Associated Study: Explaining ethnic choices in Understanding Society

This Associated Study conducted qualitative in-depth interviews with Understanding Society participants who had mixed parentage, to explore their reasons for ticking the survey boxes that don’t necessarily ‘match’ their parental ethnicity; and reasons for changing their reported ethnicity over time.

This Associated Study was carried out by Tze Ming Mok, Department of Social Policy, LSE

Understanding Society data reveals that only a minority of the people who could be defined as having ‘mixed or multiple ethnicity’ actually selected a ‘Mixed’ option in surveys. Similar numbers of people with parents from different ethnic groups state their ethnic group as White only. This Associated Study conducted qualitative in-depth interviews with Understanding Society participants who had mixed parentage, to explore their reasons for ticking boxes that don’t necessarily ‘match’ their parental ethnicity; and reasons for changing their reported ethnicity over time.

The research found that for mixed people in the UK, an ethnic question on a form is frequently seen as a political, social and economic site of surveillance, discourse, and performative representation. Answering the question can be an expression of personally evolving or fluctuating identity. This identity functioned as much like an attitudinal characteristic as an ‘objective’ static measure.

A range of cognitive problems with the ethnic question and options in Understanding Society (which reflect the 2011 Census standard) emerged from the interviews: in particular, inclusion of the word ‘British’ within the ‘White’ category; the options not being conceptually consistent or mutually exclusive; the lack of consistency between the respondent and parental ethnic group options; and the implications of the racial hierarchy within the list order and phrasing. These issues all affected response in varying ways.

However, many reasons for ‘counterintuitive’ choices had nothing specifically to do with the survey instrument.

  • ‘White choices’ for example, largely reflected a combination of physical appearance, cultural assimilation into White communities, distance from minority culture, and having grown up during a time of far more stigma attached to minority and mixed identities than now. ‘White choices’ were also often embedded in a wider cultural context privileging the status of the White British identity as ‘mainstream’, protected and protective.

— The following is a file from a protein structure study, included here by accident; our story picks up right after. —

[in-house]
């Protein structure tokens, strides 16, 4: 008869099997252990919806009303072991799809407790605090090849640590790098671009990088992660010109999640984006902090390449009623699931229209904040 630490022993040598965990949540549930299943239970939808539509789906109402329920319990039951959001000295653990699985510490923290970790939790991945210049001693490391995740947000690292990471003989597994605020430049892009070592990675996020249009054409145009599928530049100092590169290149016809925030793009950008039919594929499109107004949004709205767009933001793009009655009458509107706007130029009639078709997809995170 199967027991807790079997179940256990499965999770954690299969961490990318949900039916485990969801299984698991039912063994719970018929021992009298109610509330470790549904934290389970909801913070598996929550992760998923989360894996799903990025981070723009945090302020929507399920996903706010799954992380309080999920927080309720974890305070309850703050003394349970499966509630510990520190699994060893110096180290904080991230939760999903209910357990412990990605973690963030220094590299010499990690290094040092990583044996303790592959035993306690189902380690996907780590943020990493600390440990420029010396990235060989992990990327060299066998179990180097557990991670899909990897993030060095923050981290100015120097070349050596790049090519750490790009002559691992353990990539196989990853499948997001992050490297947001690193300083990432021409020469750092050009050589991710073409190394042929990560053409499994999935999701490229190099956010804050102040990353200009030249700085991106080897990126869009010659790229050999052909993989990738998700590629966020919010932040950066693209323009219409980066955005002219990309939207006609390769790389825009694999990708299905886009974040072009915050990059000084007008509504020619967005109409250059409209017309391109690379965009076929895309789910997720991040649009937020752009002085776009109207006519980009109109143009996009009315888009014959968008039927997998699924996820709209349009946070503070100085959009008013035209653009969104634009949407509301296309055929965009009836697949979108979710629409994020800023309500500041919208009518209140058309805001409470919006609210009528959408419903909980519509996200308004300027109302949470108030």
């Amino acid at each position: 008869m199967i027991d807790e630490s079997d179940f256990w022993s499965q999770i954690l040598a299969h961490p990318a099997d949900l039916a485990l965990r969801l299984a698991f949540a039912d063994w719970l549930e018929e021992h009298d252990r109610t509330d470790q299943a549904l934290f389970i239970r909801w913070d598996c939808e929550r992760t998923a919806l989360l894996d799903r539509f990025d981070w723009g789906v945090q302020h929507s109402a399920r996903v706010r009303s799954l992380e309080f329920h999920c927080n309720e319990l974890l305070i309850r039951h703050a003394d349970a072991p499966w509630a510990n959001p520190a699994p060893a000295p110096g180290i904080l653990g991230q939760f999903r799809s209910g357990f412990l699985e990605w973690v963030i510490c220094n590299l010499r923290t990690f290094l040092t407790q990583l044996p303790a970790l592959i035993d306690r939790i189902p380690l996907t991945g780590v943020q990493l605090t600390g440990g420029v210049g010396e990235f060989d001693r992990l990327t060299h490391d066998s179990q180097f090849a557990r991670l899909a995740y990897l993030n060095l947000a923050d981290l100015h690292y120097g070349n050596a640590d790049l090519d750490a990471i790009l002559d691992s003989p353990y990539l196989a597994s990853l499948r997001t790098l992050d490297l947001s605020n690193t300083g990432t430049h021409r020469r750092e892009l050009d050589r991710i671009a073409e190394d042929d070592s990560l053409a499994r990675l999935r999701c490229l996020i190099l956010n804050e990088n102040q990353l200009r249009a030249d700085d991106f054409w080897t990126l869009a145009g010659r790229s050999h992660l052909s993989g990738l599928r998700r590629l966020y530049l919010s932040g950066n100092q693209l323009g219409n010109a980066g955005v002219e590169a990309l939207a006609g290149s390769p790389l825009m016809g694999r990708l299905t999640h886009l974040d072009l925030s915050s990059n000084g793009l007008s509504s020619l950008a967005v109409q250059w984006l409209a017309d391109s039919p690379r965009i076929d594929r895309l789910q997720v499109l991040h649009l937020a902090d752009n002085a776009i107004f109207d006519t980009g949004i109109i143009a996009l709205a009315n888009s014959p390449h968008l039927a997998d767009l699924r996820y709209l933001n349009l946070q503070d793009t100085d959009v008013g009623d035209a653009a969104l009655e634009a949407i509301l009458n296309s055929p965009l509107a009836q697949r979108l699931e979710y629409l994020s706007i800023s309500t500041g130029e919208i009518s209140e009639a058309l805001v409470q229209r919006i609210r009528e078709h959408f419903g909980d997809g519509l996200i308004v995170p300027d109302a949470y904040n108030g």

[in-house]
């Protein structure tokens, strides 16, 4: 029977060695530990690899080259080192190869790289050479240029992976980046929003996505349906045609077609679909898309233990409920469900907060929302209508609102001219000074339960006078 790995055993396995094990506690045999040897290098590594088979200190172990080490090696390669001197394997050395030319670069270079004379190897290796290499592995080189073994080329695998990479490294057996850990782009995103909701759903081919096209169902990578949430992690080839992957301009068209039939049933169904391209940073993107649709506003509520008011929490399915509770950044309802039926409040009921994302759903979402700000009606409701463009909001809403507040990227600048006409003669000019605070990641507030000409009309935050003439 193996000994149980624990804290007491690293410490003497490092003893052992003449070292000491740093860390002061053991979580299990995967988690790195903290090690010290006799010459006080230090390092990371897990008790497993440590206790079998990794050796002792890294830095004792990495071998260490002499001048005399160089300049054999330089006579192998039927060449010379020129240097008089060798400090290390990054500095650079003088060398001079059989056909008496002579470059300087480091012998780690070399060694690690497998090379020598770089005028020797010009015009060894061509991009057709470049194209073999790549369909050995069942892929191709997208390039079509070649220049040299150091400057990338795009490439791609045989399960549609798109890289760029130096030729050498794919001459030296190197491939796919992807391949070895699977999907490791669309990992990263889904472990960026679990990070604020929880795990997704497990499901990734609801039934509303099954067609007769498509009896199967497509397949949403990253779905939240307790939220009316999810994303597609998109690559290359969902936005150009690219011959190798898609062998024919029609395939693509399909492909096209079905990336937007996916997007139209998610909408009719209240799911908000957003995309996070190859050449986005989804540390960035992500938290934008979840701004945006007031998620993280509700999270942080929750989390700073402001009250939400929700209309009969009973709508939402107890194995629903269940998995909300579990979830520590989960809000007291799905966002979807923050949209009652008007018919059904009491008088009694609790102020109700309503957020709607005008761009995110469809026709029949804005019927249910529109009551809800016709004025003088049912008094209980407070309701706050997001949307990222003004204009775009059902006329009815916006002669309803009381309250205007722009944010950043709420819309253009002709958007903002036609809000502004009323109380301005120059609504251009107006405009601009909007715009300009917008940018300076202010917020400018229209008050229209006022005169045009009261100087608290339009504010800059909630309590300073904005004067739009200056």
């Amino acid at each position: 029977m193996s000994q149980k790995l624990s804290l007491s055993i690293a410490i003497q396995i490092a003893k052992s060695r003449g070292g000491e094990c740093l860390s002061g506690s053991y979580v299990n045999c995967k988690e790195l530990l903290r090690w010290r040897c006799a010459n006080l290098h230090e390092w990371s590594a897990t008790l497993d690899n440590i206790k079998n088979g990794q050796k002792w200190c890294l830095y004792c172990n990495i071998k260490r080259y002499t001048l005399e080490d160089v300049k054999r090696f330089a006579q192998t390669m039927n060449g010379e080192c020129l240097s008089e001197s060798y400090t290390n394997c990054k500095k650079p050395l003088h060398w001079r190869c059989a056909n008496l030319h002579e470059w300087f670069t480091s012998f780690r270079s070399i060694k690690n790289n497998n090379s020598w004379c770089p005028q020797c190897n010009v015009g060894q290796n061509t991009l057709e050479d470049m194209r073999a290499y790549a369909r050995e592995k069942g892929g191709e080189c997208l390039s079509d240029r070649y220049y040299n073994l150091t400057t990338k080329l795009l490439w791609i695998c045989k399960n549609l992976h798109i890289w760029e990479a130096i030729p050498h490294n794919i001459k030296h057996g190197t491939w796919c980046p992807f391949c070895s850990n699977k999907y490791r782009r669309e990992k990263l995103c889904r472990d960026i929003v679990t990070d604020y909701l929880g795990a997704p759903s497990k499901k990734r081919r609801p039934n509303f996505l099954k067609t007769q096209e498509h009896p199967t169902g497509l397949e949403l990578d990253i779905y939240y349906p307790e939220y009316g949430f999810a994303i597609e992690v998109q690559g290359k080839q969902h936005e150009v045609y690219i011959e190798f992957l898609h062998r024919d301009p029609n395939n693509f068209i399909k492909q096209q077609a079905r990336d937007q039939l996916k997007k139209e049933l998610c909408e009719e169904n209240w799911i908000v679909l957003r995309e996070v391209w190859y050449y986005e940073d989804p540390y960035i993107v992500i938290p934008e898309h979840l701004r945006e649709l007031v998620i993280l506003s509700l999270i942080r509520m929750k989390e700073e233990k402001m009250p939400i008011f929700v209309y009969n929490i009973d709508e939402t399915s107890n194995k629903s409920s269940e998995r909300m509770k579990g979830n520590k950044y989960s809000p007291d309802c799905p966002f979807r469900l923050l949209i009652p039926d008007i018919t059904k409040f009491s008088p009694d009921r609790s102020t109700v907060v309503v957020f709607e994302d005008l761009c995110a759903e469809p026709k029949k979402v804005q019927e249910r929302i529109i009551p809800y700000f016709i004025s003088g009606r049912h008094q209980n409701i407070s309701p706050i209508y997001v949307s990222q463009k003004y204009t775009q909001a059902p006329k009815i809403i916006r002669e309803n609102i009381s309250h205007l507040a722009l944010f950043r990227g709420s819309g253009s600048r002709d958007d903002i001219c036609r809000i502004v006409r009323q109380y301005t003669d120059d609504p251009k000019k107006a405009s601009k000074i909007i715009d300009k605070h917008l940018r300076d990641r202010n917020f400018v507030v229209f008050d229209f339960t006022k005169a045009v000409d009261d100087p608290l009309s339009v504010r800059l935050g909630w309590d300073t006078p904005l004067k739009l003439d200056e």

• Meanwhile, those who were content in their mixed identities typically lacked worries about being Othered, were younger and from more diverse areas, had more connection to their minority culture, and were more visible as minorities.
  • More than half of all interviewees reported forms of ethnic change – whether in ‘name only’ on a form, or in terms of their lived identity. Much of this occurred for substantive sociological reasons – e.g. motivated by self-protection, conflicted identity, or due to changing relationships with parents.
  • Ethnic change should not be seen as ‘just’ measurement error or basic coding errors, but as part of a performance and enactment of personal identity that is embedded within racialized social hierarchies. Overall, this research underlines the increasing need for multi-dimensional ethnicity and identity measures, such as the range currently used in Understanding Society (Burton, Nandi & Platt, 2010). It also points to the need for further evaluation of the adequacy of the UK Census ethnic question standard (Aspinall, 2017), and the importance of using repeated measures of ethnicity in longitudinal studies.

Read the research

Mok, T.M. (2018). Inside the box: Explaining ethnic choices in Understanding Society. Research report for an Understanding Society Associated Study (ISER/Essex University).

What is an Associated Study?

An Associated Study is an opportunity for individual researchers or organisations to collect information from Understanding Society respondents that has not already been asked in the survey. They provide the opportunity for new cross-disciplinary and mixed methods research.

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